Wednesday, September 24, 2008
On September 15, I did a review of Grant Hall's book, Privacy Crisis: Identity Theft Prevention Plan and Guide to Anonymous Living. This post is the second in a series of guest articles in which I feel readers will have interest. Grant's insight into financial institutions will open your eyes, and make you think before your next trip to the bank.
Bank of “Arrogance” and the Privacy Crisis
by Grant Hall
Whose money is it anyway?
Why do Americans have to jump through hoops and provide every conceivable piece of personal information known to computers to pseudo government agents, a.k.a. “bankers” in order to store their currency? Why is a prospective customer met with an “army” of resistance whenever telephone inquiries are made about the once simple procedure of opening a non-interest bearing checking account? And, why does it take three to five employees of a bank and thirty to sixty minutes to gain the information that was once accomplished through a three minute conversation with an entry level banking clerk?
Recent numbers of U.S. banks on the F.D.I.C. watch list increased to 117 in the second quarter of 2008 from 90 in the first quarter of 2008 (Ellis and Luhby, 2008) and in spite of the catastrophe looming, banks and bankers have not made efforts to boost customer satisfaction through better customer service in the opinion of this author and according to this author’s small-sample, empirical study conducted in August 2008.
The author spoke to twelve “bankers,” employed at various regional, money center and local banks and spent an average of thirty-seven minutes on each call during the month of August, 2008. An additional six banks were contacted that did not answer their telephones and these calls were routed to voice mail. Messages were not left for return calls by the author and this study is based on the twelve banks and “bankers” who were available for telephone calls during business hours in August, 2008.
Study results revealed that no first responders (clerks, tellers, assistant managers) could answer all questions asked by the author relating to opening a non-interest bearing checking account for a Trust of which the signer would be the Trustee. Note: Trust accounts are considered “personal” accounts by bankers according to the author’s experience.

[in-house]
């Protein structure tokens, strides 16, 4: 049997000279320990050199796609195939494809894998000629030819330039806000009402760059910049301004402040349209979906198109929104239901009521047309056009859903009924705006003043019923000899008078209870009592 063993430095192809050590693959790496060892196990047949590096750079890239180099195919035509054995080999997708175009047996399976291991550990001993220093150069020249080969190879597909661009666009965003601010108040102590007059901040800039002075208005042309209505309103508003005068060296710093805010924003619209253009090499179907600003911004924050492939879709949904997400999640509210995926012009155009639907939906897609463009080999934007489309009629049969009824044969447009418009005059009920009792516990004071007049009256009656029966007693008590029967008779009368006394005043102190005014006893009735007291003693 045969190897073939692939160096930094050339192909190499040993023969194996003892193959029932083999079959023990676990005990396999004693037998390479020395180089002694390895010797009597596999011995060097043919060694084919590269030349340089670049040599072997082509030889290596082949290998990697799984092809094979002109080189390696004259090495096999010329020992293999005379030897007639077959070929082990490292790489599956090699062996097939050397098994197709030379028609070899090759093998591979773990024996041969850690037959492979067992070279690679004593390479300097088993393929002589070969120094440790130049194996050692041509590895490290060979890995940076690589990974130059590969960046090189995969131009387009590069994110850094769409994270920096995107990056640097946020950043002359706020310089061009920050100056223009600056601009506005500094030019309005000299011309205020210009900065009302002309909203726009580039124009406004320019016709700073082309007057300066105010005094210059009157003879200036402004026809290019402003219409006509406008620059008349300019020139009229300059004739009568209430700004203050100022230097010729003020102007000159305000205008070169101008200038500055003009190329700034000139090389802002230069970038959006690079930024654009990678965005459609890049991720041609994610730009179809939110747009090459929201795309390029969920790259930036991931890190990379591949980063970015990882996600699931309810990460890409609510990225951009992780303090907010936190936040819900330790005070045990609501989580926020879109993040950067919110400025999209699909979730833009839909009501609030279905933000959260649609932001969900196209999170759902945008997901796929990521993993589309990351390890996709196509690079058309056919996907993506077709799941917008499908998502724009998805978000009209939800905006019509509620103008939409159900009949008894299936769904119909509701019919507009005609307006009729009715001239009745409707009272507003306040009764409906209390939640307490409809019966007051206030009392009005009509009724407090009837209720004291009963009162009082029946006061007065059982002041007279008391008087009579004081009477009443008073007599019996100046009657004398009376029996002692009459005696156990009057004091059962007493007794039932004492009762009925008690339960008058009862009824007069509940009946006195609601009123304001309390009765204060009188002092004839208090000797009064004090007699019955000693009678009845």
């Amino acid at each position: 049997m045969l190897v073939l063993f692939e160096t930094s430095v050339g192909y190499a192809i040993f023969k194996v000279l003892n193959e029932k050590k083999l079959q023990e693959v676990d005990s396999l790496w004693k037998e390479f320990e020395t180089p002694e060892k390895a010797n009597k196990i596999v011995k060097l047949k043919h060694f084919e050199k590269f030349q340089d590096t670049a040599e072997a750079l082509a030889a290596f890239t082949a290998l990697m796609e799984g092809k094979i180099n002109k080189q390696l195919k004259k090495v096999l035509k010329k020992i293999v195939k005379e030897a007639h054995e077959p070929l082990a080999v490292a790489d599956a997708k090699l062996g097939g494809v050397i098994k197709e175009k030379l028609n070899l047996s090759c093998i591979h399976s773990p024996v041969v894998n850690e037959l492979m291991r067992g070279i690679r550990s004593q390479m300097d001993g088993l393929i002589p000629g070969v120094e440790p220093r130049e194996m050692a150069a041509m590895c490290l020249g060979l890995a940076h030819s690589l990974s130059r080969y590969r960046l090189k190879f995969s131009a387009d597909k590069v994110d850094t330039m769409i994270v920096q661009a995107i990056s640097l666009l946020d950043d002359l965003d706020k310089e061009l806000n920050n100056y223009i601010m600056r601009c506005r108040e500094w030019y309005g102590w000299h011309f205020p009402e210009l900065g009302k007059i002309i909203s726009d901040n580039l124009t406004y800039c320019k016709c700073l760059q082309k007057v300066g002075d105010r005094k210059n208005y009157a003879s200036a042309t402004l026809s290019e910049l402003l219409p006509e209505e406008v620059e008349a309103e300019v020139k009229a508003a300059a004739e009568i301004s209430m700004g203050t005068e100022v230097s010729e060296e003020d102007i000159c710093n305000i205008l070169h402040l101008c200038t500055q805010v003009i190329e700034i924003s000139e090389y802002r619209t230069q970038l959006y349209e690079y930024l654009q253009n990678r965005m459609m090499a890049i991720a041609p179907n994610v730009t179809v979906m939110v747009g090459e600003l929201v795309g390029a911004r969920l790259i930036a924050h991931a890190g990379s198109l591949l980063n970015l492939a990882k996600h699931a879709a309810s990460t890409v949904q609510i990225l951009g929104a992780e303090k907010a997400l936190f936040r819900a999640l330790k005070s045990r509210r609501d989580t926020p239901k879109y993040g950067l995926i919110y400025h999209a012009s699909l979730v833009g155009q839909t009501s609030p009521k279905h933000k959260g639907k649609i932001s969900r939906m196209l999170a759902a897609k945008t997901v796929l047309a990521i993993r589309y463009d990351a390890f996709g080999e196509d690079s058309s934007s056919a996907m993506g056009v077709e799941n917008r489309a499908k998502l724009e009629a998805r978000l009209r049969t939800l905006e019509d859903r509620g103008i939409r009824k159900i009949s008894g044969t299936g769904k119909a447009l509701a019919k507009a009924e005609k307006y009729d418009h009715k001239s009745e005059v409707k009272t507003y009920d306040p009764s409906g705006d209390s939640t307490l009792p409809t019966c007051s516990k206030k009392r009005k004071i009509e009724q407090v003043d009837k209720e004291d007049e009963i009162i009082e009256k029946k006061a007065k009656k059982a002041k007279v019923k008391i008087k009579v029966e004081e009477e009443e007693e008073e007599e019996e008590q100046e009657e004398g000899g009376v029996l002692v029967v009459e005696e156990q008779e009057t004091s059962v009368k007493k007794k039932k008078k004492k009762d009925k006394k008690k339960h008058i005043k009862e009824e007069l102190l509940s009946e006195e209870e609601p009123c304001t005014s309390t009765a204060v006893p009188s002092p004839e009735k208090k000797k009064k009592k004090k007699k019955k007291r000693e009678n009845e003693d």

Once supervisors or bank managers came to the telephone, the conversation continued with questions necessarily repeated from first responder contacts. Three of the twelve were able to answer all questions concerning the opening of the aforementioned “personal” bank account. A third telephone contact was necessary in six of the twelve telephone contacts. Three of the twelve contacts required a fourth or fifth person or advised having someone call the author back.
Based on the study results, it is clear that service has deteriorated to an unacceptable level at banks And, since banks neither know their business (requirements for opening a basic account) and do not offer acceptable customer service-based on this author’s study and his conclusions-an interpretation in part based on his opinion, why should anyone use them for storing their money?
All twelve banks mentioned said “no” when asked if they would cash a customer’s check if he/she did not have an account with the bank.
The conclusion is therefore drawn from this August, 2008 study that banks are not in the business of providing acceptable and good customer service. This is the opinion of this very experienced author and is based on this study and other studies. Further, employees who field questions by telephone (clerical, assistant mangers) –from numbers one to three who speak to prospective customers-do not know requirements for a basic “trust” checking account. This conclusion and the fact that bankers-executive and management do not know the source of their funds and cannot define the Federal Reserve Bank (Hall, 2006) may cause many customers to hesitate about opening a bank account for personal use.